This pattern clearly shows that the increase in price cannot be sustained. The sellers win over the buyers and the price shows a clear decrease. This can be a good time to place a sell order.
Candlesticks that indicate indecision
Sometimes there is no clear trend. The candlesticks in this section can indicate indecision in the market. When there is indecision, it is likely that the market will continue to move in the same direction. In some cases, the price can also suddenly break out sharply in the opposite direction.
Inside bars are bars that fit within the high and low of the previous bar. Inside bars often indicate a degree of indecision: nobody knows in which direction the price will develop. The colour of the bars is not relevant in this case. After an inside bar, a strong move up or down can be expected.
Sometimes there are also double inside bars. In this case, there is an even greater degree of indecisiveness on the market. The buyers and sellers could not bring the price further down or up, so the price has no clear direction at the moment. A strong outbreak can then be expected. On the left, you see an example of double inside bars.
For the Doji bar the open and close are almost symmetrical to each other, while the price has gone both up and down. This is an indication of a high degree of indecision in which the battle between buyers and sellers has not yet been fought. The colour doesn’t matter with this bar.
A Doji bar alone is not a good reason to take a position. Therefore, wait for new candles before deciding.
The spinning top is also a candlestick that indicates indecision. With this pattern, you see a small body with a large shadow. There is no clear price movement.
You can see that within the period the buyers and sellers have both made the price rise and fall considerably. Yet, there is still no clear winner: there is a period of rest.
How can you use candlesticks?
It is possible to use candlesticks at almost every broker. In this part of the article, we’ll explain how you can add candlesticks to your chart.
Using candlesticks with Plus500
Plus500 is a user-friendly broker where you can trade currency pairs and stocks with CFDs. Do you want to know more about this broker? Then read this article!
Click on the button to switch between candlestick/line to use candlesticks at Plus500.
Candlesticks within MetaTrader
By default, MetaTrader displays the price as a smooth line. However, a line provides little information, and it is therefore wise to change this to candlesticks. You can do this easily by pressing the candlesticks button.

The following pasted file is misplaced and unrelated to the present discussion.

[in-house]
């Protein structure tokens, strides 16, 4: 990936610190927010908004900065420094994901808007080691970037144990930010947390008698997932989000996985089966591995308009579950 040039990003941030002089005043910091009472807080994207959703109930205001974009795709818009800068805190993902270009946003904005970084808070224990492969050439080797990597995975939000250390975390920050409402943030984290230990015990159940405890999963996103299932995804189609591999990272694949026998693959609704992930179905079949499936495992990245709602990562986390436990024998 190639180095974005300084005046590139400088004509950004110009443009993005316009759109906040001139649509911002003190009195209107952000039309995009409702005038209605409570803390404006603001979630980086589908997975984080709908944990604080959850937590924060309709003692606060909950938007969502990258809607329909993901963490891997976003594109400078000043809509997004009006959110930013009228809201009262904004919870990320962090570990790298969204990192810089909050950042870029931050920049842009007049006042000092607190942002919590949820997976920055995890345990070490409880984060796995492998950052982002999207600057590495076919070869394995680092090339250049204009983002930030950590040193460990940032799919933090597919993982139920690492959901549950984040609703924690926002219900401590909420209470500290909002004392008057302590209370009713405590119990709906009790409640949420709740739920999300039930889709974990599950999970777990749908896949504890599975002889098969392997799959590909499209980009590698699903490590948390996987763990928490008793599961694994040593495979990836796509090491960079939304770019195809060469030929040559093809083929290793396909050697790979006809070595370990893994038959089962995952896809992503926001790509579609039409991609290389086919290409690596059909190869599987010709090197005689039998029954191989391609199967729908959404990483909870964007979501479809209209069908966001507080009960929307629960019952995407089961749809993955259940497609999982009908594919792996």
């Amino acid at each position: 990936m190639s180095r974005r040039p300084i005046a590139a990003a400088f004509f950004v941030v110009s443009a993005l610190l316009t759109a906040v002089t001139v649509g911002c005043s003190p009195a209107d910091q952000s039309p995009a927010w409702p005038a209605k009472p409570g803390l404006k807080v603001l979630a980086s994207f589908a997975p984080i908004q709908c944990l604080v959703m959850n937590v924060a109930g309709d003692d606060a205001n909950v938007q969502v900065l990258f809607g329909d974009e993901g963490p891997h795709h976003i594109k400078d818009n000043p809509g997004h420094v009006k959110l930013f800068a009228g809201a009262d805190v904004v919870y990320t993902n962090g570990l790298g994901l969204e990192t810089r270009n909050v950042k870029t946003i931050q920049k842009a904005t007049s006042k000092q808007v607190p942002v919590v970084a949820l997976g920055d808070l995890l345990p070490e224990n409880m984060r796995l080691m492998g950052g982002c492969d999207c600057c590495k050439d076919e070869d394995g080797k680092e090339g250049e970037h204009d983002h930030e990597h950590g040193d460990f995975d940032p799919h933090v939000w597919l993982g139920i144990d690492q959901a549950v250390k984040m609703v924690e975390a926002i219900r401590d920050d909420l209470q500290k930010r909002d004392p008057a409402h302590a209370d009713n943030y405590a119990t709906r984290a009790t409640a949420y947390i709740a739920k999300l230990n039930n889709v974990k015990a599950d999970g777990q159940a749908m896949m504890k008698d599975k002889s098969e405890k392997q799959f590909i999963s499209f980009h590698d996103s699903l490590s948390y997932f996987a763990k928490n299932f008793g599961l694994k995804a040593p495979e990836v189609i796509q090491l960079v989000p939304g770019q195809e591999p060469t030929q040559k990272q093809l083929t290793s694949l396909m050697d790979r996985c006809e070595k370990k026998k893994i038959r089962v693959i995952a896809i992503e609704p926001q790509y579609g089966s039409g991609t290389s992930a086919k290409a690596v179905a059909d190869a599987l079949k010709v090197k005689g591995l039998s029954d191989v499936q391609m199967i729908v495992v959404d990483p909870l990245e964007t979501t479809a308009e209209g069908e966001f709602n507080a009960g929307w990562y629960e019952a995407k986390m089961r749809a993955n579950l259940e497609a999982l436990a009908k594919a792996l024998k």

Tip: practice recognizing candlesticks
Below you can see a chart of candlesticks. Try to identify the different bars, name them, and think about what they mean imply. By practising you learn to recognize the candlesticks faster and faster, and you can predict the price more accurately.
1: low test 2: inside bar 3: Doji bar 4: dojo bar 5: high test 6: train tracks
Candlesticks or price action are a good indication of the expected next price move. As can be seen in for example 1 (weak low test, almost a Doji bar) a candlestick is never decisive in a certain direction. It is essential to consider market conditions before opening an investment. Read directly how to recognize a trend or continue learning in our technical analysis course!
Do you want to practice using candlesticks yourself? This can be done without risk! Download a free investment demo package and practice recognizing these patterns:
How can you use candlesticks to take a position?
When you have found a good moment to open an investment, you can use candlesticks to plan your trading position. A position always consists of two important elements: an entry point and a stop loss. The entry point is the moment when you open an investment and the stop loss is the moment where you take a loss if the position nevertheless moves in the other direction.
In this example, we open a position based on a hammer candlestick. The price of a currency pair has fallen for a while and is now touching a strong horizontal level. This is where this pattern is forming which may indicate that the price is now going to rise.
You can then choose to place the entry point just above the candlestick. If the price unexpectedly moves in the other direction, you prevent opening a loss-making position.
At the same time, you can place the stop loss just below the candlestick. If your position opens and the price moves in the other direction anyway, you prevent your losses from increasing further.
You can therefore use candlesticks to plan your investments. That way you minimize potential losses and maximize potential winnings!
Where do candlesticks come from?
Candlesticks have a rich history. Its origins can be found in the 17th century. The Japanese wanted to increase profits from rice sales. Candlesticks help analyse price patterns. Charles Down expanded this concept in 1900 and brought the instrument to the level we know today.
Candlesticks focus entirely on ‘what’. Candlesticks show what is happening, but don’t try to explain it. You can therefore only use candlesticks for technical analysis. To perform such an analysis, we assume the following list of characteristics to be true:
- All information is displayed in the current market price.
- Expectations and emotions drive the markets.
- The markets are constantly changing.
- The current price does not have to be the actual or intrinsic value.
Extra: OHLC bars
An alternative way of displaying price action is the so-called OHLC bars. OHLC bars provide information comparable to candlesticks; the presentation is just a bit different. With an OHLC bar, the bend on the left is the price at which the period opened and the bend on the right is the price at which the period closed.